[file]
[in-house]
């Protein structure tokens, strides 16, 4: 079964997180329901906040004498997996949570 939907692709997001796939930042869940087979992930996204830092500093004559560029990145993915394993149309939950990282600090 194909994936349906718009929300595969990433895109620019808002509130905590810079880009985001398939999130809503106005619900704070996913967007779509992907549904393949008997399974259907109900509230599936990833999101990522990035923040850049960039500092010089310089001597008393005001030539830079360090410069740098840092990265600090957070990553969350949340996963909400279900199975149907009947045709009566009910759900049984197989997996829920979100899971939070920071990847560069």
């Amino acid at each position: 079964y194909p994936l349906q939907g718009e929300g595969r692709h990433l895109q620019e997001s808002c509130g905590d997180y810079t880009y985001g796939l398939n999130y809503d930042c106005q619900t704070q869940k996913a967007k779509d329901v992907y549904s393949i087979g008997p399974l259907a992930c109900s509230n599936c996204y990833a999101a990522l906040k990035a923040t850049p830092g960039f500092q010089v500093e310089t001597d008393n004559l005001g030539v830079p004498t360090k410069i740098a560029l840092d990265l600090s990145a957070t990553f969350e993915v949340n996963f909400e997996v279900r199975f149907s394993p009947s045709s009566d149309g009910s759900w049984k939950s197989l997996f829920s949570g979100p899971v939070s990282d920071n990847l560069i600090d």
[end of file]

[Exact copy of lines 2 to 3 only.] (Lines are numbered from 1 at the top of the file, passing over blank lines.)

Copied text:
């Protein structure tokens, strides 16, 4: 079964997180329901906040004498997996949570 939907692709997001796939930042869940087979992930996204830092500093004559560029990145993915394993149309939950990282600090 194909994936349906718009929300595969990433895109620019808002509130905590810079880009985001398939999130809503106005619900704070996913967007779509992907549904393949008997399974259907109900509230599936990833999101990522990035923040850049960039500092010089310089001597008393005001030539830079360090410069740098840092990265600090957070990553969350949340996963909400279900199975149907009947045709009566009910759900049984197989997996829920979100899971939070920071990847560069």
């Amino acid at each position: 079964y194909p994936l349906q939907g718009e929300g595969r692709h990433l895109q620019e997001s808002c509130g905590d997180y810079t880009y985001g796939l398939n999130y809503d930042c106005q619900t704070q869940k996913a967007k779509d329901v992907y549904s393949i087979g008997p399974l259907a992930c109900s509230n599936c996204y990833a999101a990522l906040k990035a923040t850049p830092g960039f500092q010089v500093e310089t001597d008393n004559l005001g030539v830079p004498t360090k410069i740098a560029l840092d990265l600090s990145a957070t990553f969350e993915v949340n996963f909400e997996v279900r199975f149907s394993p009947s045709s009566d149309g009910s759900w049984k939950s197989l997996f829920s949570g979100p899971v939070s990282d920071n990847l560069i600090d």